Friday, December 07, 2012

Literary Cartridges

What famous short story do these two very distinctive cartridges represent?

11 comments:

neutrino-cannon said...

It would appear that those represent the emasculation of the 20th century American man.

"short, ugly, shockingly big-bored"

Steve Bodio said...

Excellent quote.

Ellie Di said...

I know nothing about bullets, and I fear I know even less about short stories. But I do know that the post and picture together made me think inexplicably of Hemingway and Fitzgerald.

Steve Bodio said...

Great metaphor Ellie, for both-- one I never thought of, and today a bit embarrassing for both, metaphorically comparing size as they did...

As NC knows (he was being subtle) there is also a very specific reference to a story in the "canon" (email or send yr address), perhaps with metaphorical undertones...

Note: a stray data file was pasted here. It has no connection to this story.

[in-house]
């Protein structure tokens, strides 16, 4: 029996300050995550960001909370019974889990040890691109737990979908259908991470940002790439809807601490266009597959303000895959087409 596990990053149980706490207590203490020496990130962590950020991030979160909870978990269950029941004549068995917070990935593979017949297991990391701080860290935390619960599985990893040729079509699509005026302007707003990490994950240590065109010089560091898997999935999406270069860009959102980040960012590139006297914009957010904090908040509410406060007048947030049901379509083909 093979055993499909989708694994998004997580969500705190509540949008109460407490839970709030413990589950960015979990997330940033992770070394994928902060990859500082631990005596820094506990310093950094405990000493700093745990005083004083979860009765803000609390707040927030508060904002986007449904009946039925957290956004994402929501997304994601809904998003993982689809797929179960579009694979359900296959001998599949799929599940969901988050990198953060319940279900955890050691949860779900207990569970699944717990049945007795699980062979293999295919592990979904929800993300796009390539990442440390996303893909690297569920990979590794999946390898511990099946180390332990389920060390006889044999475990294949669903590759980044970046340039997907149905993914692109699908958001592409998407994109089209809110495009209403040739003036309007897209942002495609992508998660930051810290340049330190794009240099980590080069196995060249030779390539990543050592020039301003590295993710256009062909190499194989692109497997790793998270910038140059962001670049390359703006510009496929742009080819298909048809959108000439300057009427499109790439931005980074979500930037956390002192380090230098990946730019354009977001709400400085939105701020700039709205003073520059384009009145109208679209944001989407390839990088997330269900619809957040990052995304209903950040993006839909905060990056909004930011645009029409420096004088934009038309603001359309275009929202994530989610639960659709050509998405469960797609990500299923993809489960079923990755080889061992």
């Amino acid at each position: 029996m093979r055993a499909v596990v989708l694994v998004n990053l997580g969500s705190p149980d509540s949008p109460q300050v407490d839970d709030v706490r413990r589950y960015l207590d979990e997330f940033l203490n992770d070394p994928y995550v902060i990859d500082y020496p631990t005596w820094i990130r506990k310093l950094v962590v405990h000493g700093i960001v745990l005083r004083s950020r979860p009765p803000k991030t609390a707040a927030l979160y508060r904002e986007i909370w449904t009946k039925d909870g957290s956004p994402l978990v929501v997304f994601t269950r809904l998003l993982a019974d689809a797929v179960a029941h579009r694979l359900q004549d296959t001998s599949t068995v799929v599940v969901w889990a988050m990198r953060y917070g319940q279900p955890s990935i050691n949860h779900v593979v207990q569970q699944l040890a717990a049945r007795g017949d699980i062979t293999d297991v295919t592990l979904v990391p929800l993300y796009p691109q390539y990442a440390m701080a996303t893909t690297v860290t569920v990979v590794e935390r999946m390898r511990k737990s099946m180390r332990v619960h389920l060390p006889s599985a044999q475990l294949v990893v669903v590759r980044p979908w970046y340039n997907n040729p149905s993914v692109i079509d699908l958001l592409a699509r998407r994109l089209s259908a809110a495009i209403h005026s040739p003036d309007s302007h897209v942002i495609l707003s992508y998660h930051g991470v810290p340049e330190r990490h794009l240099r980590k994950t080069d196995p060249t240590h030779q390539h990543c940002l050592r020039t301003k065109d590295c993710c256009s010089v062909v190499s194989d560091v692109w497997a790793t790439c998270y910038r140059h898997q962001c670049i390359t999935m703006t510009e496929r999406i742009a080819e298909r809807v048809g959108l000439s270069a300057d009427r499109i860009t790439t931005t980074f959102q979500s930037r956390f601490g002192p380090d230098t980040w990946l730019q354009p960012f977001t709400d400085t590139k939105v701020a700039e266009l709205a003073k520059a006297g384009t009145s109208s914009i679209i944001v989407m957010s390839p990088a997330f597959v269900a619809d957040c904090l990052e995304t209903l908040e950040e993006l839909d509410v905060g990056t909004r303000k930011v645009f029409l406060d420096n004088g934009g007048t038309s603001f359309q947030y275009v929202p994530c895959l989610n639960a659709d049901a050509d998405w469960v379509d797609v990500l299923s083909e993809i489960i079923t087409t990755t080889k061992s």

Anonymous said...

A short and happy one?

Jim Cornelius
www.frontierpartisans.com

Steve Bodio said...

"Offcouse" as Canat would say-- you got it Jim, as did NC.

Q Blog-- where literature meets ballistics...

Nathaniel Fitch said...

The fact that it's a .505 Gibbs and a 6.5x54 makes me guess it's Hemingway.

The Short Happy Life of Francis Macomber?

(Posted this in the wrong spot before, feel free to delete the wrong one.)

Steve Bodio said...

No worry and right on both counts.

It pleases me that my readers know cartridges AND lit!

Nick Weeks said...

] Nathaniel got the cartridges right ...Macomber also used a 30-06 poorly on a lion in the beginning of the story before he met his maker via a Buff. The .505 belonged to the other central character Robert Wilson Great story

Anonymous said...

...well, Steve, make that SOME of yer readers know cartridges and lit.....So, for yer OTHER readers, when are you going to do a sighthound/doggy I.D. photo quiz?(hint hint)....L.B.

Pete said...

I had no idea what those cartridges were, but nontheless I would have guessed 'The Short Happy Life of Francis Macomber.' For some crazy reason that story has stuck in my head since I read it in High School